Study Finds Magazines Offer Highest ROAS to CPG Brands But TV Still Highest With Incremental Sales

A recent study from Nielsen Catalina Solutions which took a look at 1,400 campaigns from 450 CPG brands in seven categories spanning 11 years and compared it to in-store sales data found that good old magazines delivered the highest return on advertising spend. The average rate of return for magazines was $3.94 per dollar spent. 

The average rate of return for display ads was $2.63. Digital video was the lowest at $1.53. And while magazines shined on the ROAS front, it was TV that delivered on sales. The study found the medium garnered the highest incremental sales per household at $0.33 with display delivered the least at $0.19. 

In a separate metric, mobile advertising delivered the highest sales per 1,000 impressions at $26.52 with display delivering $19.96.



1 comment about "Study Finds Magazines Offer Highest ROAS to CPG Brands But TV Still Highest With Incremental Sales".
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  1. Ed Papazian from Media Dynamics Inc, June 15, 2016 at 7:13 p.m.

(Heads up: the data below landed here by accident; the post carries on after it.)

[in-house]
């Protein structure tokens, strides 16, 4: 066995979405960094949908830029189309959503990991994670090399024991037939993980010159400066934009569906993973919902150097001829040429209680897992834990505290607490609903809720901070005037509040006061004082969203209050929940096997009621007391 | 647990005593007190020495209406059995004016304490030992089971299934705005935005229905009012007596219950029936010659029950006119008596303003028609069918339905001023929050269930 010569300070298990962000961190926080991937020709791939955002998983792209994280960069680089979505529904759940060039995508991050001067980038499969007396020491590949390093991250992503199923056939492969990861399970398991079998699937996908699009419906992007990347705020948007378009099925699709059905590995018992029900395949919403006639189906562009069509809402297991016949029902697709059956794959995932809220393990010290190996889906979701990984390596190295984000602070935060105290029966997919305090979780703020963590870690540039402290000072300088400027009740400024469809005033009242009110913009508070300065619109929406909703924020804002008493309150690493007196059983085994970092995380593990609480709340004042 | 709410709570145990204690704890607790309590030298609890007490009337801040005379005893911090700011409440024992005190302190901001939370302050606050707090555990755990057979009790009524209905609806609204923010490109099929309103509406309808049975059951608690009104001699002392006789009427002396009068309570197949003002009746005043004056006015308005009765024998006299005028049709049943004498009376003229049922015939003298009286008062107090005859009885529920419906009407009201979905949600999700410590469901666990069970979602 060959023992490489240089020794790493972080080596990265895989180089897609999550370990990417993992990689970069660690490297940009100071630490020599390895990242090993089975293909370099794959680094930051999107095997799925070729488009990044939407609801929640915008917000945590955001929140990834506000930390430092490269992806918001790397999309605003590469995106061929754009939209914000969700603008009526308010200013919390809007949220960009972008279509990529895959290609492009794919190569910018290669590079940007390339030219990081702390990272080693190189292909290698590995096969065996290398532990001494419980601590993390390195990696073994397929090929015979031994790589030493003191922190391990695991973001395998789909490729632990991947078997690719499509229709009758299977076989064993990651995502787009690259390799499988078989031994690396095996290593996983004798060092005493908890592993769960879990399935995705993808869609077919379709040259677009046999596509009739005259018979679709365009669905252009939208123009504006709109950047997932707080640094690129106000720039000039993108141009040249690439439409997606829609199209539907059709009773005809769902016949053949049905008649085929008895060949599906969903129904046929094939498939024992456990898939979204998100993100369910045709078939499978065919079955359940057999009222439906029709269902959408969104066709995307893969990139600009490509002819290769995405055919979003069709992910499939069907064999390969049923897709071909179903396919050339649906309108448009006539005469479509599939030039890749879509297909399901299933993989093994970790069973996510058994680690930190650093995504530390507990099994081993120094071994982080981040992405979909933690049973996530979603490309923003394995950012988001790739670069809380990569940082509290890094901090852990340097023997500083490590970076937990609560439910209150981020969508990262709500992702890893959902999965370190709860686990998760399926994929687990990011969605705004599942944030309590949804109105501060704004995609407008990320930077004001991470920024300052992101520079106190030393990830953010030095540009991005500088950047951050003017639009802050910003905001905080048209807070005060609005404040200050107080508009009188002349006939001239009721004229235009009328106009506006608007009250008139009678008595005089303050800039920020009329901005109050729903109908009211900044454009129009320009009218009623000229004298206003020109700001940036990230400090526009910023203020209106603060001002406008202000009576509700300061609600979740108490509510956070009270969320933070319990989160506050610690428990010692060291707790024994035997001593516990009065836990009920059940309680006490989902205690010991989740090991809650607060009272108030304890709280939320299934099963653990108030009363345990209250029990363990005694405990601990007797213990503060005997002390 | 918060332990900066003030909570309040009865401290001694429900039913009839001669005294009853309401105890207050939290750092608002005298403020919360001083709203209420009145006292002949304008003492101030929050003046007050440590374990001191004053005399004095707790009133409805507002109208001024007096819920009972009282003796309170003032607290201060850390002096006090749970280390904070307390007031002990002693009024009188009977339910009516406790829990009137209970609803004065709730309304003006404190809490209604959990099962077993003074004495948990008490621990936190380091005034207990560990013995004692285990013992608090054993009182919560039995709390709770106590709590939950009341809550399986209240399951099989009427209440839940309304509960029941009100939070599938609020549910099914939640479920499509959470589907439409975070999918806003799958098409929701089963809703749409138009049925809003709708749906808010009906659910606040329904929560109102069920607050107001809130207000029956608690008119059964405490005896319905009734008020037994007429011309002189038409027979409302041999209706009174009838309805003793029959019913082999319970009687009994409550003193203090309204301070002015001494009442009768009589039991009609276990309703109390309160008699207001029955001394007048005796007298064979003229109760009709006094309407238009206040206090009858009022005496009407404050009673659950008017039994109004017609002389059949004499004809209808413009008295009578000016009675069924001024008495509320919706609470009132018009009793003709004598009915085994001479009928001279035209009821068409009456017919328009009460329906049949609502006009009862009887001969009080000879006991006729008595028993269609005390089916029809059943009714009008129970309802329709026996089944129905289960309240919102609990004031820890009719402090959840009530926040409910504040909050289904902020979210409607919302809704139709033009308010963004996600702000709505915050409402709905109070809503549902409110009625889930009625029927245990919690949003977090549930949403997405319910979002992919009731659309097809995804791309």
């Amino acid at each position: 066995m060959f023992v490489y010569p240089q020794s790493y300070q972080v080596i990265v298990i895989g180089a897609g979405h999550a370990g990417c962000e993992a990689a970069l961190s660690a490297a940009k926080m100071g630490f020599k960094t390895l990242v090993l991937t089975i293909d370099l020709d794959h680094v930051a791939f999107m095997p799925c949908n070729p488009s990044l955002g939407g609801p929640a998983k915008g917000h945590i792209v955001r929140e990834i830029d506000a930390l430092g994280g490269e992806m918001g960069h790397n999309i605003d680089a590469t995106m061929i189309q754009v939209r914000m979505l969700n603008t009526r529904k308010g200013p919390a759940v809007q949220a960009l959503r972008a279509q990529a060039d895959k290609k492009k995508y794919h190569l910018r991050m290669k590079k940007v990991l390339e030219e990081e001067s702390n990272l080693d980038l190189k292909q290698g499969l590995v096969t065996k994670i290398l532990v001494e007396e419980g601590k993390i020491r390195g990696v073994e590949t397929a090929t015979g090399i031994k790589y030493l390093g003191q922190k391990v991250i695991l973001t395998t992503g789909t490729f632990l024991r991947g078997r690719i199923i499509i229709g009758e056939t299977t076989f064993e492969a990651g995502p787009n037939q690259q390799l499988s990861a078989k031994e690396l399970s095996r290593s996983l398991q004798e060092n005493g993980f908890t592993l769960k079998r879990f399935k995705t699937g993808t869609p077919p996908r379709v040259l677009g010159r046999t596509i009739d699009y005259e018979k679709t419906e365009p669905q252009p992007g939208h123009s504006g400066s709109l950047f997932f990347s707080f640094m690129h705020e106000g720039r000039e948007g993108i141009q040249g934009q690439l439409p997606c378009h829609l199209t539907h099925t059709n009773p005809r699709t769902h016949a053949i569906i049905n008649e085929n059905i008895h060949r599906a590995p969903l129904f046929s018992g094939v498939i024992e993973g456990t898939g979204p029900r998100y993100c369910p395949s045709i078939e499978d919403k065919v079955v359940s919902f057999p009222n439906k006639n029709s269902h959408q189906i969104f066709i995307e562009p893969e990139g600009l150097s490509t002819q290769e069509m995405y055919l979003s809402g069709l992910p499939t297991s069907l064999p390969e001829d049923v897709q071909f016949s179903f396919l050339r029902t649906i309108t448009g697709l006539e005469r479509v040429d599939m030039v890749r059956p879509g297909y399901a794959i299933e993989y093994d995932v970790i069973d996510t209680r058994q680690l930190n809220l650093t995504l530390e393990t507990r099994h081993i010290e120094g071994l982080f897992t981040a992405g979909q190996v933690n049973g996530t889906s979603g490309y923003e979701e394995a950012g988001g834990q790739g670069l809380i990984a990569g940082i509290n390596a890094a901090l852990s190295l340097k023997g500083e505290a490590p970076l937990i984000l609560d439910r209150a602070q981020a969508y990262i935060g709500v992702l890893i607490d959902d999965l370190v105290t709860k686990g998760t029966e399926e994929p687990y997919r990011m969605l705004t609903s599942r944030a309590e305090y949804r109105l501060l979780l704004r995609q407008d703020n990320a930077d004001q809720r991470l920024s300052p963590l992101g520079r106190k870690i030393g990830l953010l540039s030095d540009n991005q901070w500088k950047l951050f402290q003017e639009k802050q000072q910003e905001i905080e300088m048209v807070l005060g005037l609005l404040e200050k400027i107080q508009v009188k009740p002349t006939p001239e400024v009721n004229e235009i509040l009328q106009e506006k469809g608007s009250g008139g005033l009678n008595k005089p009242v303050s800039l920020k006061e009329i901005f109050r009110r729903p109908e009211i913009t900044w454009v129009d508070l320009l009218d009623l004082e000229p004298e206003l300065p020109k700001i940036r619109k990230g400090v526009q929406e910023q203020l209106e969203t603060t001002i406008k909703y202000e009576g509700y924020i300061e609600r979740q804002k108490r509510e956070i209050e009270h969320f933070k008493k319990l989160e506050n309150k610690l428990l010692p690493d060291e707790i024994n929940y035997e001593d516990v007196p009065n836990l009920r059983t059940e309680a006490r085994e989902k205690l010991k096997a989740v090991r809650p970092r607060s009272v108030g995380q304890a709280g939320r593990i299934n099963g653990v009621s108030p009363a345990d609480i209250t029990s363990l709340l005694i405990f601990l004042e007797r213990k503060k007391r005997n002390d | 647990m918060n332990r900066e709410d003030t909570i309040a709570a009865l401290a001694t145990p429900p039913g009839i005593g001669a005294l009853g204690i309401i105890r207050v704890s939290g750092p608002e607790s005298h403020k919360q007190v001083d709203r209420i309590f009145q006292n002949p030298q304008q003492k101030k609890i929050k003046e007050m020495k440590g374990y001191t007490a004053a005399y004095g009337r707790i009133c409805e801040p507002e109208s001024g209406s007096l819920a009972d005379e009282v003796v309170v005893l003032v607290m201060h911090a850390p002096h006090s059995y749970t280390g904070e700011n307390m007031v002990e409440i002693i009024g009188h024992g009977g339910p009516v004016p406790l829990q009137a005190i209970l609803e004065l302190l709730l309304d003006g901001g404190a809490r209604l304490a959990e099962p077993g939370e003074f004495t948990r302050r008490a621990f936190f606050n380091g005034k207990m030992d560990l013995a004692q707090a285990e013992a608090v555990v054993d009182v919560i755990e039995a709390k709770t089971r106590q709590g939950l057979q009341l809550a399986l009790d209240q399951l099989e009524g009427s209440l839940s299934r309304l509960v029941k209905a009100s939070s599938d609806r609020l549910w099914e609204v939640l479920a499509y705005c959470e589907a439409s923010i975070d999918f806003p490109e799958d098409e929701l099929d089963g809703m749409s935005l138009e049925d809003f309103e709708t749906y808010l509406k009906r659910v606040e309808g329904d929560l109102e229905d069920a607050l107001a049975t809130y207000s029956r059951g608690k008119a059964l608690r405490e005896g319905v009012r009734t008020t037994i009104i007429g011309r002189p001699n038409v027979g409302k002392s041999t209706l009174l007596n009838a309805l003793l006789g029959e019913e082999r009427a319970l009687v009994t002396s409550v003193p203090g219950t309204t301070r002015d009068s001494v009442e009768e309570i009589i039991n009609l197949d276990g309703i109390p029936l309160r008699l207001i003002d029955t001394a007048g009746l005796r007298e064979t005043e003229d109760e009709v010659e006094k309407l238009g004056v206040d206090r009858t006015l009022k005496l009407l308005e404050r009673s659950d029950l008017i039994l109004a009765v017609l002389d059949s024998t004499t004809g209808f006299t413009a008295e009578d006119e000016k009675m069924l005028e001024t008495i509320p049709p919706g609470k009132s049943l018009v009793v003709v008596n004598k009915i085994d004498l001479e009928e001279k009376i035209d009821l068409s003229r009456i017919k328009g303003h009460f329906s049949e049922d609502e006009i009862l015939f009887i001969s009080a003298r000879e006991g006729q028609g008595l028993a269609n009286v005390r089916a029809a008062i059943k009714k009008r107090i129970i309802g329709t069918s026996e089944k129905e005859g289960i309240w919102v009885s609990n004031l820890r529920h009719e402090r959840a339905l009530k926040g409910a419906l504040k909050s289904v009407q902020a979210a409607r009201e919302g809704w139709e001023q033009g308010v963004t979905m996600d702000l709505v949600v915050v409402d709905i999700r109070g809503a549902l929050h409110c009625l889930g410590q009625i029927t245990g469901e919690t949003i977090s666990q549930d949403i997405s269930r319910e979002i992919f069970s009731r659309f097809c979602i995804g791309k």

It's difficult to interpret such findings, which seem to fly in all directions. The critical issue is a function of media mix and scale. Numerous ROI studies--all flawed to some extent by lack of relevant data----nevertheless have shown that when one medium---usually TV---dominates an advertiser's spending, it lags well behind other media in incremental returns per dollar. The explanation for this is obvious. If TV generates 75% of an ad budget's GRPs while magazines account for only 10%, the latter is at the beginning of its effectiveness cycle while the former is suffering the effects of the diminishing return principle. As each dollar is added to the already huge TV budget, it buys redundant "exposures" which have less incremental impact than a magazine campaign which the reader has noted only two or three times over an extended period. But what if TV's share of the budget was 10% and magazines got 75%, wouldn't we expect to see TV winning handily in incremental sales or awareness effects?

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